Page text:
Author(s): Mohammed Mukhles Ahmed, Munaf Shallal Farhan, Anas Abdullah Hamad, Ali Ibrahim Edan

Email(s): moh.mukhles@uoanbar.edu.iq

DOI: 10.52711/0974-360X.2022.00810   

Address: Mohammed Mukhles Ahmed1, Munaf Shallal Farhan2, Anas Abdullah Hamad1, Ali Ibrahim Edan3
1University of Anbar, College of Science.
2Anbar Health Department, Al-Ramadi Teaching Hospital.
3Department of Medical Laboratory Techniques, Al Maarif University College, Al-Anbar, Ramadi 31001, Iraq
4Al-Huda University College, Medical Laboratory Techniques Department.
*Corresponding Author

Published In:   Volume - 15,      Issue - 10,     Year - 2022


ABSTRACT:
The microbiota is a term used to describe the microorganisms that live in or on the human body. Microbiota clusters are located on the skin, in the gastrointestinal tract, mouth, vagina, and eyes. Our bodies contain trillions of microbes. Various environmental factors have a strong connection with the human health and illness and can cause intestinal microbial imbalances. The composition of this microbial population is host-specific, evolving over the course of life, vulnerable to exogenous and endogenous changes. The recent renewed interest in and function of this "organ system" underlined its central role in health and disease. The microbiota covers a variety of types of host physiology, from diet to action and stress response. The mechanisms through which microbiota has beneficial or adverse effects remain largely undetermined, but involve the production of signaling molecules and the recognition of bacterial epitopes via the immune cells both intestines and mucosa. Progress in the modelling and study of gut microbial products would increase our understanding of their health and illness functions, helping to customize current and potential therapeutic and prophylactic modalities. While several of these microbes perform functions that are vital to host physiology, they still pose the danger of breaching pathologies. Mammalian immune system plays an important role in preserving homeostasis with resident microbial species, ensuring that the host-microbial relationship's reciprocal existence is retained.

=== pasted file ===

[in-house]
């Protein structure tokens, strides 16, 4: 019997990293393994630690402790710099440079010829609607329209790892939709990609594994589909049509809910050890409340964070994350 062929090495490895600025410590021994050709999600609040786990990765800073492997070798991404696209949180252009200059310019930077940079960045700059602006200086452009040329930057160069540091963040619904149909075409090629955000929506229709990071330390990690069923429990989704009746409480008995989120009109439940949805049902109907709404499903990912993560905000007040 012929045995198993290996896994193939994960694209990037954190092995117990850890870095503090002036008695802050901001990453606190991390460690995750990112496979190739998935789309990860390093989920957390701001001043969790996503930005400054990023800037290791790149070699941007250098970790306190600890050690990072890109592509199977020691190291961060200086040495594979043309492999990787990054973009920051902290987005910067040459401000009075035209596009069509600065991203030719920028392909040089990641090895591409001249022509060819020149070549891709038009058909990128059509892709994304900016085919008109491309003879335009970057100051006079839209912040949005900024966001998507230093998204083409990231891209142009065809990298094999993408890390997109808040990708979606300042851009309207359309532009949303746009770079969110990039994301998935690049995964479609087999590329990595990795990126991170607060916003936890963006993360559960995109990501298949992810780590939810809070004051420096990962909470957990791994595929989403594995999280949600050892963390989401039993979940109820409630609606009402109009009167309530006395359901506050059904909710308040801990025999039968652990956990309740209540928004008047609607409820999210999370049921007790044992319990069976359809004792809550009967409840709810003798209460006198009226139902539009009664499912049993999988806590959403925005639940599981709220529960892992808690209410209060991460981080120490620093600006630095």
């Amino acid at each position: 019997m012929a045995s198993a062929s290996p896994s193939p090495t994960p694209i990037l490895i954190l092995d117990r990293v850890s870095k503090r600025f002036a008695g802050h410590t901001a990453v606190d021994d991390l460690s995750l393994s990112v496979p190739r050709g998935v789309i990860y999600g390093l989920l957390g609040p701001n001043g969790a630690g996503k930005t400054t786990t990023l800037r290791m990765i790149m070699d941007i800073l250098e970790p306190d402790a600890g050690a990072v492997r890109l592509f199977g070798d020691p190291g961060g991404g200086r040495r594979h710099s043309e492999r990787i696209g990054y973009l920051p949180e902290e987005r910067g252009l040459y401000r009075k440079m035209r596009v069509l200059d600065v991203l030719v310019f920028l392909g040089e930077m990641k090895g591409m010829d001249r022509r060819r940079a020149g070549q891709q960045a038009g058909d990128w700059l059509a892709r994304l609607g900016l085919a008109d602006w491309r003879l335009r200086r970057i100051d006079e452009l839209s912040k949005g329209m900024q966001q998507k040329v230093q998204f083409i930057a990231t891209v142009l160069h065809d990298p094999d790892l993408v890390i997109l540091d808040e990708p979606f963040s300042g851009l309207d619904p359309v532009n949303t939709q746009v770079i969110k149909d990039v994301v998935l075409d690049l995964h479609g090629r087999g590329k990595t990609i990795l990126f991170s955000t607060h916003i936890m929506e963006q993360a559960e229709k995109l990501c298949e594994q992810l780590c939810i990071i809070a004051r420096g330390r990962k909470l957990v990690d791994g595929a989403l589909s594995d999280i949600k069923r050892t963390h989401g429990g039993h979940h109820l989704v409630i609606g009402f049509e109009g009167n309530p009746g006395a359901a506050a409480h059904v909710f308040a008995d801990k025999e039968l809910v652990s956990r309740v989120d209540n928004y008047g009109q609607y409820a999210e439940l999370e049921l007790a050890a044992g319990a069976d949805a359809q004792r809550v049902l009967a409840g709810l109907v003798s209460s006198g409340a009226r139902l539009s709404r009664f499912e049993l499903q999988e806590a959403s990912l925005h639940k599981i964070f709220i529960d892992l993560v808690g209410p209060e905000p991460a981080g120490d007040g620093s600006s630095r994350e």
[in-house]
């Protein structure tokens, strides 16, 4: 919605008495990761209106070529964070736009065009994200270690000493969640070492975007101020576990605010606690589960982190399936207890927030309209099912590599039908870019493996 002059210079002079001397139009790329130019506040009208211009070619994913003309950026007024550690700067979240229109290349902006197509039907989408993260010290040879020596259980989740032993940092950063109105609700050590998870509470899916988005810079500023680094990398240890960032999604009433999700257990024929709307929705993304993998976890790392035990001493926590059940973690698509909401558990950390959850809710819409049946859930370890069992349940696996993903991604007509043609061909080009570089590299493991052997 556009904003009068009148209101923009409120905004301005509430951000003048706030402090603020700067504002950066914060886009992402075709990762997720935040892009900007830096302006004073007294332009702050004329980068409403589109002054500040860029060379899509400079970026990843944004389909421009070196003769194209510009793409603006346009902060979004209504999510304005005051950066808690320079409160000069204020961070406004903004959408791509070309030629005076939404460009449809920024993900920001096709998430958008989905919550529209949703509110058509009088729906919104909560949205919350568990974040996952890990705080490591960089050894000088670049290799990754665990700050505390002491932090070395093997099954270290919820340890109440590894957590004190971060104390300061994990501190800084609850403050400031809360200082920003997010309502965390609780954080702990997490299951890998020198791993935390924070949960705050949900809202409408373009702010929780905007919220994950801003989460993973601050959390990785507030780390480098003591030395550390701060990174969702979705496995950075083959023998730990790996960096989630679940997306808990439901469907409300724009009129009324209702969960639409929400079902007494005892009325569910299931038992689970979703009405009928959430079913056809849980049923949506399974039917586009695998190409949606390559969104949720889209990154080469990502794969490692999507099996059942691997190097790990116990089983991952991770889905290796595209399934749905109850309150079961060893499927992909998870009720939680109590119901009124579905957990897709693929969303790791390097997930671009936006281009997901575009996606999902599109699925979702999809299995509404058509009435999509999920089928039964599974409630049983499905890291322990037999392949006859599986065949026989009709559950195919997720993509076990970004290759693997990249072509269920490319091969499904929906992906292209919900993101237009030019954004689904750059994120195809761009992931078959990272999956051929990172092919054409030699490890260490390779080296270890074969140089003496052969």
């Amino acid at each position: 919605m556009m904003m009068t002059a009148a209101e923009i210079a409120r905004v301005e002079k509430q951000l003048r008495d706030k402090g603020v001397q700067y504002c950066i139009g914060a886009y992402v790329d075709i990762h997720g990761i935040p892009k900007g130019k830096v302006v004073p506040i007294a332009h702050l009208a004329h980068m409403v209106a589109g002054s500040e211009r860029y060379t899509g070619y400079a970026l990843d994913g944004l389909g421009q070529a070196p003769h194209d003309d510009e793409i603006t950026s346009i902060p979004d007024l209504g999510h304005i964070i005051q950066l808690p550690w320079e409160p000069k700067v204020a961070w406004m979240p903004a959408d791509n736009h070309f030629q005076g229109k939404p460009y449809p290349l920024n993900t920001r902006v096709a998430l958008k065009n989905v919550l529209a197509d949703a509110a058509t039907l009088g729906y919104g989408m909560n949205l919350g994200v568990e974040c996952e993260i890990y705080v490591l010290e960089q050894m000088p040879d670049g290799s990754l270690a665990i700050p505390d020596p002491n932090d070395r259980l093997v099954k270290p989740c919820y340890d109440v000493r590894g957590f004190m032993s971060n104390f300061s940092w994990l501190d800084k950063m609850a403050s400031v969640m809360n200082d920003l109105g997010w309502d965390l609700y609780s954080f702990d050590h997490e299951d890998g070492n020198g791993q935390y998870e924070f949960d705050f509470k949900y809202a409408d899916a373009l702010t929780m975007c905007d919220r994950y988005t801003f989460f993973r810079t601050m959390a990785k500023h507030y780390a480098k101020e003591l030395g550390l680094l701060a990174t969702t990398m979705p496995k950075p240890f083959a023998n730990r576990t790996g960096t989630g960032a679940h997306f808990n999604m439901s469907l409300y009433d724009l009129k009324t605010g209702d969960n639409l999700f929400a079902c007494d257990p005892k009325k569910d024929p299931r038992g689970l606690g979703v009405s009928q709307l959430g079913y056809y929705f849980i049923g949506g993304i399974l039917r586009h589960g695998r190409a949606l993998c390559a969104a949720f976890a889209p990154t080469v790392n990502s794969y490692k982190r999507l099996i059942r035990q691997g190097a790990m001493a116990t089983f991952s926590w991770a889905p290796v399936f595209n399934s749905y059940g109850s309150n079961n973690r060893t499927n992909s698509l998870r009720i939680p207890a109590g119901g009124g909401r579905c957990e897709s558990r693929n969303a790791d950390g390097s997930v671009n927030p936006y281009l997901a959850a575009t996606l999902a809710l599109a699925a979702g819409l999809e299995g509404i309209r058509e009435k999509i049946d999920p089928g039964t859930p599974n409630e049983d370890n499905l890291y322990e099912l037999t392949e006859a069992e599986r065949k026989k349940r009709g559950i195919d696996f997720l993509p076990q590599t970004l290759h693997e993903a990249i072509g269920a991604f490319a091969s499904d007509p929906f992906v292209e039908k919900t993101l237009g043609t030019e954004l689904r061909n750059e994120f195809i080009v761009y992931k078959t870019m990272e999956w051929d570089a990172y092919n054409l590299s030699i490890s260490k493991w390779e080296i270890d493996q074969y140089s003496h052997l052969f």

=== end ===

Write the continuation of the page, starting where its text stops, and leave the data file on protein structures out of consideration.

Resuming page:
Cite this article:
Mohammed Mukhles Ahmed, Munaf Shallal Farhan, Anas Abdullah Hamad, Ali Ibrahim Edan. Role of Microbiota in Health and Disease. Research Journal of Pharmacy and Technology 2022; 15(10):4825-8. doi: 10.52711/0974-360X.2022.00810

Cite(Electronic):
Mohammed Mukhles Ahmed, Munaf Shallal Farhan, Anas Abdullah Hamad, Ali Ibrahim Edan. Role of Microbiota in Health and Disease. Research Journal of Pharmacy and Technology 2022; 15(10):4825-8. doi: 10.52711/0974-360X.2022.00810   Available on: https://rjptonline.org/AbstractView.aspx?PID=2022-15-10-83


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